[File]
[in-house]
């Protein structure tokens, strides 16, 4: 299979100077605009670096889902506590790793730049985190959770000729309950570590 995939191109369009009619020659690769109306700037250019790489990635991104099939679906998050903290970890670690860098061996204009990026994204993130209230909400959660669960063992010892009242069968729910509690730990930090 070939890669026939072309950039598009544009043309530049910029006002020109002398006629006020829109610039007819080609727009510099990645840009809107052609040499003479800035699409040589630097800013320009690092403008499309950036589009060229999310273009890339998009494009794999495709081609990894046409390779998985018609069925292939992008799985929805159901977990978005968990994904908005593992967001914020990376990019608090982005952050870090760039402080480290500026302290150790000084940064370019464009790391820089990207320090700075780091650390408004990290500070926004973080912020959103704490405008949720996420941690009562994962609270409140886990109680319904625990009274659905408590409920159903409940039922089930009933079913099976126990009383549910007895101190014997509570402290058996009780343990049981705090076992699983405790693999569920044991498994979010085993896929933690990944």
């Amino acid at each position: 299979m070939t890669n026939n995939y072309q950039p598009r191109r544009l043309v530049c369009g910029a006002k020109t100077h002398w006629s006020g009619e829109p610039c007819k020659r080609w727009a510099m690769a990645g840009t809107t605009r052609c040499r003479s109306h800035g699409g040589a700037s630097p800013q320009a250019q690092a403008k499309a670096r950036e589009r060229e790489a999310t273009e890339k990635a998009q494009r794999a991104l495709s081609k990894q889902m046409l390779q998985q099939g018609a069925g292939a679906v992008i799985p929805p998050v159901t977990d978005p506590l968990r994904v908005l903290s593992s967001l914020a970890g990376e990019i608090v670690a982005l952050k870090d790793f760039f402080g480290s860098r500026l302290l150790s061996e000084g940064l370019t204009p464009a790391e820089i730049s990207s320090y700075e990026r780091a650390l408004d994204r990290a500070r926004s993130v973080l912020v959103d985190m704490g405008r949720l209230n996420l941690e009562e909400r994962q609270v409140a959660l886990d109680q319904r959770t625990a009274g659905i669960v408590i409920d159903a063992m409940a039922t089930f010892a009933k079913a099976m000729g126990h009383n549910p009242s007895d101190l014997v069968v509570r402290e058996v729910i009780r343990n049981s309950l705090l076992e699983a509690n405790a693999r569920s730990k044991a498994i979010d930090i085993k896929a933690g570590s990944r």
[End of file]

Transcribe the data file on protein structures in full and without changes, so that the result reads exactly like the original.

[in-house]
């Protein structure tokens, strides 16, 4: 299979100077605009670096889902506590790793730049985190959770000729309950570590 995939191109369009009619020659690769109306700037250019790489990635991104099939679906998050903290970890670690860098061996204009990026994204993130209230909400959660669960063992010892009242069968729910509690730990930090 070939890669026939072309950039598009544009043309530049910029006002020109002398006629006020829109610039007819080609727009510099990645840009809107052609040499003479800035699409040589630097800013320009690092403008499309950036589009060229999310273009890339998009494009794999495709081609990894046409390779998985018609069925292939992008799985929805159901977990978005968990994904908005593992967001914020990376990019608090982005952050870090760039402080480290500026302290150790000084940064370019464009790391820089990207320090700075780091650390408004990290500070926004973080912020959103704490405008949720996420941690009562994962609270409140886990109680319904625990009274659905408590409920159903409940039922089930009933079913099976126990009383549910007895101190014997509570402290058996009780343990049981705090076992699983405790693999569920044991498994979010085993896929933690990944």
């Amino acid at each position: 299979m070939t890669n026939n995939y072309q950039p598009r191109r544009l043309v530049c369009g910029a006002k020109t100077h002398w006629s006020g009619e829109p610039c007819k020659r080609w727009a510099m690769a990645g840009t809107t605009r052609c040499r003479s109306h800035g699409g040589a700037s630097p800013q320009a250019q690092a403008k499309a670096r950036e589009r060229e790489a999310t273009e890339k990635a998009q494009r794999a991104l495709s081609k990894q889902m046409l390779q998985q099939g018609a069925g292939a679906v992008i799985p929805p998050v159901t977990d978005p506590l968990r994904v908005l903290s593992s967001l914020a970890g990376e990019i608090v670690a982005l952050k870090d790793f760039f402080g480290s860098r500026l302290l150790s061996e000084g940064l370019t204009p464009a790391e820089i730049s990207s320090y700075e990026r780091a650390l408004d994204r990290a500070r926004s993130v973080l912020v959103d985190m704490g405008r949720l209230n996420l941690e009562e909400r994962q609270v409140a959660l886990d109680q319904r959770t625990a009274g659905i669960v408590i409920d159903a063992m409940a039922t089930f010892a009933k079913a099976m000729g126990h009383n549910p009242s007895d101190l014997v069968v509570r402290e058996v729910i009780r343990n049981s309950l705090l076992e699983a509690n405790a693999r569920s730990k044991a498994i979010d930090i085993k896929a933690g570590s990944r």